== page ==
In June 2018, Xero published the newest Xero Small Business Insights (SBI) report. This report gives us a mid-year review for SMEs in Australia. The statistics obtained by Xero (for the period of 1 April 2018 – 30 April 2018) suggest that the Small and Medium Enterprises (SMEs) in Australia will be experiencing tighter cash flow as well as later invoice payments during the mid-year of 2018.


Cash flow tightens

With reference to the month of April 2018, Xero’s aggregated and anonymised data shows that 52.02% of Australia SMEs were cash flow positive in April 2018. That is down 3 percentage points as compared to the previous month.



2 main reasons which caused the decline in the cash flow of Australian Small Businesses was that:

  1. Companies are required to pay superannuation, PAYG and GST for the quarter ending in March. Therefore, business owners are expected to see a large cash outflow in April 2018
  2. As the end of the Australian financial year is approaching, some businesses would spend more to maximise on the tax deductions.

The industries which displayed the healthiest cash flow was:

  • Accommodation and food services (58% cash-flow positive)
  • Education and training (55% cash-flow positive)
  • Construction (52% cash-flow positive)

On the other hand, the industries which had the worst cash flow was:

  • Agriculture, forestry and fishing (44% cash flow positive)
  • Mining (45% cash flow positive)


Payments take longer

Based on the mid-year review, the national level of payment times in April have also worsened for SMEs in Australia. In April 2018, SMEs with invoices of a 30 days payment term received payment on an average of 36.3 days. This was an increase from the 34.8 days taken to receive payment in March 2018.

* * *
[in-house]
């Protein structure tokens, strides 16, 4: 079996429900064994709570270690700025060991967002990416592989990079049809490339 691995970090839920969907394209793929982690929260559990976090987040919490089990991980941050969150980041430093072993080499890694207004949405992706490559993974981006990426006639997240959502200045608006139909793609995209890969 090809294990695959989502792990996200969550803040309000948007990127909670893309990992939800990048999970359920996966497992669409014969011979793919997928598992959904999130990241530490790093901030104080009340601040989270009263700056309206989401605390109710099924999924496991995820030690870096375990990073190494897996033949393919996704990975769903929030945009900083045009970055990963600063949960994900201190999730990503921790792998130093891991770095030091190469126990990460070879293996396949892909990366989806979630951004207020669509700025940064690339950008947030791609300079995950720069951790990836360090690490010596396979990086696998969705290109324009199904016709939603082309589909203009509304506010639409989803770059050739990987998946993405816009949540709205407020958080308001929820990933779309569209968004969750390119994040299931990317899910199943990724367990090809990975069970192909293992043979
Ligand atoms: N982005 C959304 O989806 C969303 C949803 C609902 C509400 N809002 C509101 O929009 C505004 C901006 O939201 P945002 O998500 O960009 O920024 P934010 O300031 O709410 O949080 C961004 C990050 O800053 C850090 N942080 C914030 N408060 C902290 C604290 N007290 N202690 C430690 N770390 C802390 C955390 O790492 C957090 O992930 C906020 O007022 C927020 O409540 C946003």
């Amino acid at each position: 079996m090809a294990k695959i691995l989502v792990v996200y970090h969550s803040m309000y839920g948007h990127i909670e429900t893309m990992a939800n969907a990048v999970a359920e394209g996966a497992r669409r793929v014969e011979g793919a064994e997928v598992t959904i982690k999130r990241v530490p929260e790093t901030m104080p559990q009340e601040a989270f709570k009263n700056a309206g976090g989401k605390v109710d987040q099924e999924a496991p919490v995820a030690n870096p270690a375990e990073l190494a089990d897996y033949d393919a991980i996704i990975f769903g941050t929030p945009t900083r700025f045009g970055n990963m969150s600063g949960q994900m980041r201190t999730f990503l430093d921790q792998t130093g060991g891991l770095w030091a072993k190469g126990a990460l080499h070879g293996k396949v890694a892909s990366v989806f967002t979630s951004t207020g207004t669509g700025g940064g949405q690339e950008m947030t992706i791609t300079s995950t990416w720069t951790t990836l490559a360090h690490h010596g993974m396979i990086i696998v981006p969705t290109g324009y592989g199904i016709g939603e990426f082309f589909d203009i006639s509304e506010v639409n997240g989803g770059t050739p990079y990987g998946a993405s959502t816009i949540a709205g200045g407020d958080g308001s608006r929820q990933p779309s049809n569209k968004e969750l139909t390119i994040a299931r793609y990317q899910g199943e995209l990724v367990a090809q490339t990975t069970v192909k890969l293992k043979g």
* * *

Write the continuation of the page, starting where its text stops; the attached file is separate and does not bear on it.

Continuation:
Even though the long waiting time to receive payment is unwelcomed, it is not unusual for payment times to vary by about 1 day from the period of March to April. The increase in payment times during this last quarter of the year could be because tax time is approaching. Thus, due to the decrease in cash flow, businesses take a longer time to pay their customers.

Sectors with the shortest payment times were:

  • Healthcare and social assistance (17.2 days on a 30-day invoice)
  • Retail (29.6 days on a 30-day invoice)

The breakdown of payment times per state in Australia was:

  • ACT – 30.6 days
  • New South Wales – 37.7 days
  • Northern Territory – 32.5 days
  • Queensland – 33.9 days
  • South Australia – 36.3 days
  • Tasmania – 32.2 days
  • Victoria – 37.1 days
  • Western Australia – 33.7 days


Employment decline

Furthermore, with reference to the mid-year review, there was also a decline in employment by SMEs. There was a 0.9% decrease in the number of Australian SMEs employees from March 2018 to April 2018.

The decline was mainly due to the decrease in casual workers which fell by 1.2%. The number of full-time and part-time employees fell by 0.8% and 0.6% respectively. The decline in the number of employees working for SMEs matches the trend seen in the past 3 years. In accordance with the trend, there should be an increase in hiring for casual, full-time and part-time employees in May and June 2018.


Overseas trading decline

Lastly, there was also a decline in overseas trading for the month of April 2018. As measured by the foreign exchange transactions recorded on the Xero platform, overseas trading fell 6.2% as compared to March 2018.

The main reason for the decrease in overseas trading in April 2018 was due to the huge drop in imports. Import declined by 14%, which is the biggest decrease in a year. The decline in imports outweighed the 1.2% increase in exports and thus, leading to an overall decline in overseas trading.



Xero – Small Business Insights. (2018). Cash flow & payment times worsen as mid-year approaches, link [Accessed 25 Jul. 2018].


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